The spur is a piece of riding equipment originating in the first millennium, B.C. Through the ages, spurs were used by riders to signal commands to their horses; they eventually came into use by the American cowboy via Mexico, where they had been brought over by the Spanish conquistadors. Spurs were especially useful to cowboys to maintain control over their horses because they could not use reigns when performing duties that required them to use their hands and upper bodies.
Origins of Spurs
Spurs appear to have been first used by the Celts of the La Tene period, named for a region in Switzerland where Celtic culture flourished in the latter half of the first millennium, B.C. The writings of Xenophon indicate that the ancient Greeks used spurs. Excavations in England have uncovered spurs believed to belong to the Roman Legions of Julius Caesar. Spurs were also used during the conquests and wars of the Middle Ages so soldiers could use their upper bodies for combat. During this period, they became a status symbol associated with knighthood.
Purpose of Spurs
A spur can be a small spike of metal or a spiked wheel, attached to the back of a boot for the purpose of guiding a horse, not forcing it to perform. A rider may apply spurs to let a horse know it should increase its speed. Spurs are intended for use only when a horse fails to respond to leg pressure cues. When this happens, riders use spurs combined with leg pressure to reinforce cues.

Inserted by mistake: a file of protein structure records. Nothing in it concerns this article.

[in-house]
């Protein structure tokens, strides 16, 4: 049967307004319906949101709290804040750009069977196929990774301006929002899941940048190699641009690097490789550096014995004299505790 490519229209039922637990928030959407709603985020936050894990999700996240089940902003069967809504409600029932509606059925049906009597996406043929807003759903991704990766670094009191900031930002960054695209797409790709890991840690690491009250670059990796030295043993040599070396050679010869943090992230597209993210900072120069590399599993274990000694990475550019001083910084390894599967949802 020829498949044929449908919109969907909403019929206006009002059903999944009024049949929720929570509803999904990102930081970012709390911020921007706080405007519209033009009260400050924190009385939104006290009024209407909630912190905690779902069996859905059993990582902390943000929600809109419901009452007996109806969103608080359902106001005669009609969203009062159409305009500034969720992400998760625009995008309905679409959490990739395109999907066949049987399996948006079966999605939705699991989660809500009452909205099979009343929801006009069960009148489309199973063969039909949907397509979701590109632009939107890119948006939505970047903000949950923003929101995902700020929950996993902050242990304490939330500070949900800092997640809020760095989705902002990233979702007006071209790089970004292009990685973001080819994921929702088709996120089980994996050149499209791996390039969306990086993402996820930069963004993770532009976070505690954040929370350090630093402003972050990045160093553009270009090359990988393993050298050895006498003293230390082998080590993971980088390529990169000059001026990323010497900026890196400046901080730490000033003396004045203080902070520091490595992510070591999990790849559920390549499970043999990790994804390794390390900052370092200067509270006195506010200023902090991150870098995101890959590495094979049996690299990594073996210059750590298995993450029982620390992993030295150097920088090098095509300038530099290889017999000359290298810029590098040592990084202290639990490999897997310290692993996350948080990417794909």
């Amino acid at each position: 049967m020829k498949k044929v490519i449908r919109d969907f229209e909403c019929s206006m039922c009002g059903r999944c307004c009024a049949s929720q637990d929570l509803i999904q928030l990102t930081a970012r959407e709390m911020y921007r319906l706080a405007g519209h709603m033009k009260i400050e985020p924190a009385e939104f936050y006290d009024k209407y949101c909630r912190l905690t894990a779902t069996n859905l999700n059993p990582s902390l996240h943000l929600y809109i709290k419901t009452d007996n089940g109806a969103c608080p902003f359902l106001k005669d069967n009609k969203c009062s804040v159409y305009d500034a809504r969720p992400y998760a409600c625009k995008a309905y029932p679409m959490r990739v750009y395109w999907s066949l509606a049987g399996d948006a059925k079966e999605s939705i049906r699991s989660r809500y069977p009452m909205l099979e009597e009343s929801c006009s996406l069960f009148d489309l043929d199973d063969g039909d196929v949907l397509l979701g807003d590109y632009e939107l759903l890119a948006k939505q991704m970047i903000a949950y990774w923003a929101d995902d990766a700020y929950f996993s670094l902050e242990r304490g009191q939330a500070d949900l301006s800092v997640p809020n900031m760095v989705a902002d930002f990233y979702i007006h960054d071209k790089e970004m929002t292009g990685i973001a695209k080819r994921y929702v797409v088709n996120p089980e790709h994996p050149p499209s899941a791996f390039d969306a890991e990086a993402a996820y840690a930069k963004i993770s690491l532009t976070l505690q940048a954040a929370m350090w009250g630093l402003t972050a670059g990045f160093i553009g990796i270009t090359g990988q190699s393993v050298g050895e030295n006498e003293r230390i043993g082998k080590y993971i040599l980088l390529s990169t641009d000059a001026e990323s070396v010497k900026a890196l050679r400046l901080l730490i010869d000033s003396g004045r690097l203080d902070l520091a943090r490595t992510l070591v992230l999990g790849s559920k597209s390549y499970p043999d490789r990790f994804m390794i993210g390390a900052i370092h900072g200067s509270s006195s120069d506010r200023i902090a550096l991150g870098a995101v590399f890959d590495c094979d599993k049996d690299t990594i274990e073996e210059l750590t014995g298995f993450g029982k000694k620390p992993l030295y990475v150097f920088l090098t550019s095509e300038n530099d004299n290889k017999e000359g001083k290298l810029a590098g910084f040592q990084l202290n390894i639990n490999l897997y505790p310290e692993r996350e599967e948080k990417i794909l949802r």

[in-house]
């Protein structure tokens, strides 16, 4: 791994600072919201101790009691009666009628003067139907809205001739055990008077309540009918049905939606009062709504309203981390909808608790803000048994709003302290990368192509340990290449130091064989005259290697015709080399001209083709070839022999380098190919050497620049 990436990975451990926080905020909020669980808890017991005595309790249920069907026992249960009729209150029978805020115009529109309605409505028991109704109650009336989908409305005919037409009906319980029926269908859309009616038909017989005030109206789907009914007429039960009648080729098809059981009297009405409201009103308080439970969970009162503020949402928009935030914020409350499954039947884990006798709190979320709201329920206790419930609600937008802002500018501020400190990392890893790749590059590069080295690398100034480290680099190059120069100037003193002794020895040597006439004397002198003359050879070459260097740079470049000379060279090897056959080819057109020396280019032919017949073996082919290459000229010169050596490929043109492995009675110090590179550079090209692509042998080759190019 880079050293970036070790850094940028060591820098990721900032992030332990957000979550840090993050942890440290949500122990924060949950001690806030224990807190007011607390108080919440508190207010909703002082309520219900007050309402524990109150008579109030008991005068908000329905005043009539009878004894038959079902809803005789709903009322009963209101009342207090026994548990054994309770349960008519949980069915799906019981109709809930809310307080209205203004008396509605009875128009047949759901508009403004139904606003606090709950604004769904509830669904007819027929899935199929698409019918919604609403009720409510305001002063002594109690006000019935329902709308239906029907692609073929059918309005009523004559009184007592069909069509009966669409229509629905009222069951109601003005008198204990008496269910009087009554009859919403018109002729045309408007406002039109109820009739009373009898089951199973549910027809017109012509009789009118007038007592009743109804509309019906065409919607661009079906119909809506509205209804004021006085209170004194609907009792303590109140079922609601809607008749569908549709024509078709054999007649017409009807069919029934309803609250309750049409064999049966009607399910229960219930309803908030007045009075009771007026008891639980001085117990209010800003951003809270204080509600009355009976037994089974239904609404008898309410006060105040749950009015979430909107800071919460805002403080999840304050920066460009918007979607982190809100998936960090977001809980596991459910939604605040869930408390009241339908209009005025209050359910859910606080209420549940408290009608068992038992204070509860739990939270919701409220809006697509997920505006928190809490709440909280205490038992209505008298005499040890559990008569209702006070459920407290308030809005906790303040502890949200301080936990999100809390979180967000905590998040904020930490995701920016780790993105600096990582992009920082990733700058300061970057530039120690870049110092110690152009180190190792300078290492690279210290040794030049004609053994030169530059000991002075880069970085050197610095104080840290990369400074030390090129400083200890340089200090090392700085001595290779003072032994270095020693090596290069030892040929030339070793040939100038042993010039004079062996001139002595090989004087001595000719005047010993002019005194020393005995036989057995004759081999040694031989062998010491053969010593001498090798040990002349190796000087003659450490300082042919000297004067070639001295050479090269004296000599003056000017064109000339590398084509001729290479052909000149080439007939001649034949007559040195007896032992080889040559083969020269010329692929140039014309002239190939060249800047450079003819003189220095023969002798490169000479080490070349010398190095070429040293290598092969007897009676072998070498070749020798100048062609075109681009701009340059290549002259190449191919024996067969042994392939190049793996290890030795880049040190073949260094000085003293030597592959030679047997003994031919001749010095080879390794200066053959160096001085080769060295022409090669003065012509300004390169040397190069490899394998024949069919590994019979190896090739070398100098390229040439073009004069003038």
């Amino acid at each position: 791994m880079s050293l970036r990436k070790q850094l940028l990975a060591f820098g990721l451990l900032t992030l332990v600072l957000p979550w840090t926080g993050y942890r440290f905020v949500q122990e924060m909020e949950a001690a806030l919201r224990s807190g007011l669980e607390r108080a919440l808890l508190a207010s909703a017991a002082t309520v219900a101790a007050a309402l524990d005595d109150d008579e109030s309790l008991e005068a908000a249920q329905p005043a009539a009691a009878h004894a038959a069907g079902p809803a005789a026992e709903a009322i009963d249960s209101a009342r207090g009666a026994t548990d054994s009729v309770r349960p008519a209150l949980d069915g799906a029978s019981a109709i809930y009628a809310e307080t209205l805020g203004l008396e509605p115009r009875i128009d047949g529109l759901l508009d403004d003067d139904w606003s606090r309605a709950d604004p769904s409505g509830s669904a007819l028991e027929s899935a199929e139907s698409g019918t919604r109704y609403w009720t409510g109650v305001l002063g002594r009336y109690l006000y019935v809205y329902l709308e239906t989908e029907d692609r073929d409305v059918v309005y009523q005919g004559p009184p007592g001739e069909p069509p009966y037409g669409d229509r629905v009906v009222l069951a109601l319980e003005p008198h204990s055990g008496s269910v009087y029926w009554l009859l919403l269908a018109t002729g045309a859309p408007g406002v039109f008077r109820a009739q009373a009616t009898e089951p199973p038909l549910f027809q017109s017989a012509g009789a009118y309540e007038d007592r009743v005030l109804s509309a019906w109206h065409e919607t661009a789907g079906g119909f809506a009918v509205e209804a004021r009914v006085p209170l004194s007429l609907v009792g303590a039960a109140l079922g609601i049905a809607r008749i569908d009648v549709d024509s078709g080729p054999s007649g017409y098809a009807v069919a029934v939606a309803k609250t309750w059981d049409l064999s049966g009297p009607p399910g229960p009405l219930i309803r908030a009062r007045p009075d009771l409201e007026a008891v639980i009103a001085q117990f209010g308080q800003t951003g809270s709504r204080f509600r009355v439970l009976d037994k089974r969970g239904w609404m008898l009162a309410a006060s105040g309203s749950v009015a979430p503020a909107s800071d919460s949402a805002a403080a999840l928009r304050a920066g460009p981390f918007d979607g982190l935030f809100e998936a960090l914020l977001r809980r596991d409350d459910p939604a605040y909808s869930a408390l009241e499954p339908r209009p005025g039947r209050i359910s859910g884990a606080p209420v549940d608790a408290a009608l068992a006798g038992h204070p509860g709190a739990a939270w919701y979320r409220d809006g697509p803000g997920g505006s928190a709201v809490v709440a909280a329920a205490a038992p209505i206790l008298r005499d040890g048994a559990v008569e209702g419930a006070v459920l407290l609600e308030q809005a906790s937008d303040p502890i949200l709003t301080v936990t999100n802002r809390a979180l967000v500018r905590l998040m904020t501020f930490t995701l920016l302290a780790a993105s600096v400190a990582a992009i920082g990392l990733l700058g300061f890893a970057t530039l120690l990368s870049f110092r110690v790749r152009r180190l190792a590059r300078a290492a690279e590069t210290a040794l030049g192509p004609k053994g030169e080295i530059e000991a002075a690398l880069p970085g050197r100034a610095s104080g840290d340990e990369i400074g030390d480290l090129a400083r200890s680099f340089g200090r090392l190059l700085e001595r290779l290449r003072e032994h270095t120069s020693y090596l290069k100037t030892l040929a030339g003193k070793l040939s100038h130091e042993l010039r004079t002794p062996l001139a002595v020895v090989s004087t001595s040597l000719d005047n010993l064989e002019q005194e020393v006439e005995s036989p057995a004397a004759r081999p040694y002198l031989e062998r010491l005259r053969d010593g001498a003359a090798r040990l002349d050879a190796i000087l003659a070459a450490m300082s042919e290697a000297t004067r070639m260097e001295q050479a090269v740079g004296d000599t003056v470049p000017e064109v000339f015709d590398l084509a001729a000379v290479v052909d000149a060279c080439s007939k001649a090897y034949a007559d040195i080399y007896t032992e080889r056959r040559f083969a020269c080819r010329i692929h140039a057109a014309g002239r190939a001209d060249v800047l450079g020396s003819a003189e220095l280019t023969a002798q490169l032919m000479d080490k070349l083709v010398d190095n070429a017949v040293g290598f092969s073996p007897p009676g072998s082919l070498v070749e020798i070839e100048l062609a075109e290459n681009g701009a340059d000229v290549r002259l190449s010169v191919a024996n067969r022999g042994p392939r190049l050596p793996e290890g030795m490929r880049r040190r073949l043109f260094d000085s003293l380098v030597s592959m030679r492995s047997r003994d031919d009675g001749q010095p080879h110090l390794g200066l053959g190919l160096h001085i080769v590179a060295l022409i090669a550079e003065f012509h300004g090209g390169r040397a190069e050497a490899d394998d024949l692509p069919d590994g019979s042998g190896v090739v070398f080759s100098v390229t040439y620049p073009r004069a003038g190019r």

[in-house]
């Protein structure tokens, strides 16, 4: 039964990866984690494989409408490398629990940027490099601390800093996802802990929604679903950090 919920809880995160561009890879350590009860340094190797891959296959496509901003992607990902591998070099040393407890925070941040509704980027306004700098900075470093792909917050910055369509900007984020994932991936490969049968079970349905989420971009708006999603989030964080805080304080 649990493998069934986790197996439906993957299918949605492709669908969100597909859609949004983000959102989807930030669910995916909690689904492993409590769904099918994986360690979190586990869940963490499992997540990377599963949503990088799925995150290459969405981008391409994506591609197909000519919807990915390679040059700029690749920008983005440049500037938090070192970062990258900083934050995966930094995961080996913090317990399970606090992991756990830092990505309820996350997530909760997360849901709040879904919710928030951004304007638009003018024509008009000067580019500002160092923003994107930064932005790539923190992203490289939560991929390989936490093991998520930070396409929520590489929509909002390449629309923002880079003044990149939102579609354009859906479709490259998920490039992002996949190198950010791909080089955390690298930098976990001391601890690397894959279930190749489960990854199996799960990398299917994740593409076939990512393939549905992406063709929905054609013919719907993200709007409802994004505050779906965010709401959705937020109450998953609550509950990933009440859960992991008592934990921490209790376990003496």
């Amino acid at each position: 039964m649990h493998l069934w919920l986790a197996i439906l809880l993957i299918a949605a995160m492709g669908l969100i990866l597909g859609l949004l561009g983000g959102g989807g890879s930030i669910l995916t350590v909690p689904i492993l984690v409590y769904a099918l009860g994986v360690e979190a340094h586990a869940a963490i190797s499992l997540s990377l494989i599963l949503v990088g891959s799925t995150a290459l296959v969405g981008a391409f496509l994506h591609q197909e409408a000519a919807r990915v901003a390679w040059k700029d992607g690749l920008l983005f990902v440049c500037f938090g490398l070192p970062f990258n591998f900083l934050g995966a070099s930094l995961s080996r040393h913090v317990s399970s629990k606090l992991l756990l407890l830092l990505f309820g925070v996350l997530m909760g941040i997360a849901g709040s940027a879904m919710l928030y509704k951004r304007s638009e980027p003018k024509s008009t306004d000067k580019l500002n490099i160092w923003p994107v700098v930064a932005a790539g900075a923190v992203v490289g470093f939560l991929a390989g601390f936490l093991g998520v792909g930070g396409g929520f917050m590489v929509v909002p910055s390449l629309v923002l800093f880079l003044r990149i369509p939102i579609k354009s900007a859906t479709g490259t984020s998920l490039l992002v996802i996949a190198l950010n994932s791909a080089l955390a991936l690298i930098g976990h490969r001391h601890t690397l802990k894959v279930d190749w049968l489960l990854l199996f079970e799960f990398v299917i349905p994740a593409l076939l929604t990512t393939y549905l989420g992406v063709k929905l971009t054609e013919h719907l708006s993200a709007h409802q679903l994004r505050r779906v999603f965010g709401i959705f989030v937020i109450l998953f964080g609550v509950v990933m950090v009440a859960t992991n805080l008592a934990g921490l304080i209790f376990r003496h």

Conquest of Mexico
The cowboy and his equipment can be traced back to the Spanish invasion and conquest of Mexico by Hernando Cortes in 1519. The descendants of the Spanish colonizers settled and developed estates, or ranches called haciendas, where they raised longhorn cattle. In time these men crossed the Rio Grande -- earlier known as the Rio Bravo -- and entered Texas, bringing their industry with them. The "stockman" lifestyle thus spread from Texas to other western states, particularly California. The operations north of Mexico were generally smaller, and the men who ran them were called rancheros. They employed men to handle their range stock, and these men were called vaqueros, or cowboys.
Tending Wild Horses
Wild horses proliferated in the West, particularly when Mexican cattlemen abandoned their holdings -- including their ungelded horses -- upon Texas' independence in 1836. In addition to tending herds of cattle, one of the jobs of the cowboy was to "break," or domesticate, these wild horses, and to this end, spurs were an important training aid. Also, when cowboys were overseeing vast numbers of cattle, they frequently needed to use their upper bodies and arms to perform various tasks and consequently were unable to use reigns. Thus, spurs were the primary means for signaling directions to the horse.
Parts of a Cowboy Spur
The spurs used by cowboys were primarily of three types: the Mexican spur, the California or buckaroo spur and the Texas or cowboy spur. The spur is composed of a heel band with buttons that can be either stationary or swinging; a shank, straight or curved, and with or without a chap guard; and a rowel, that is, a small wheel of various types, such as "toothed," "6-Point Spoke," "5-Point Star" and "Sawtooth."
- An Early History of Horsemanship; Augusto Azzaroli
- The Cowboy at Work; Fay Ward et al
- Cowboy Spur Maker -- The Story of Ed Blanchard; Jane Pattie et al
- Cowboy Showcase: Spurs
- Oregon History Project: Spurs
- Cowboy Spurs and Their Makers; Jane Pattie
- Vaqueros, Cowboys and Buckaroos; Lawrence Clayton et al
- American Cowboy: Spurs of Texas
- The Cowboy Encyclopedia; Richard W. Slatta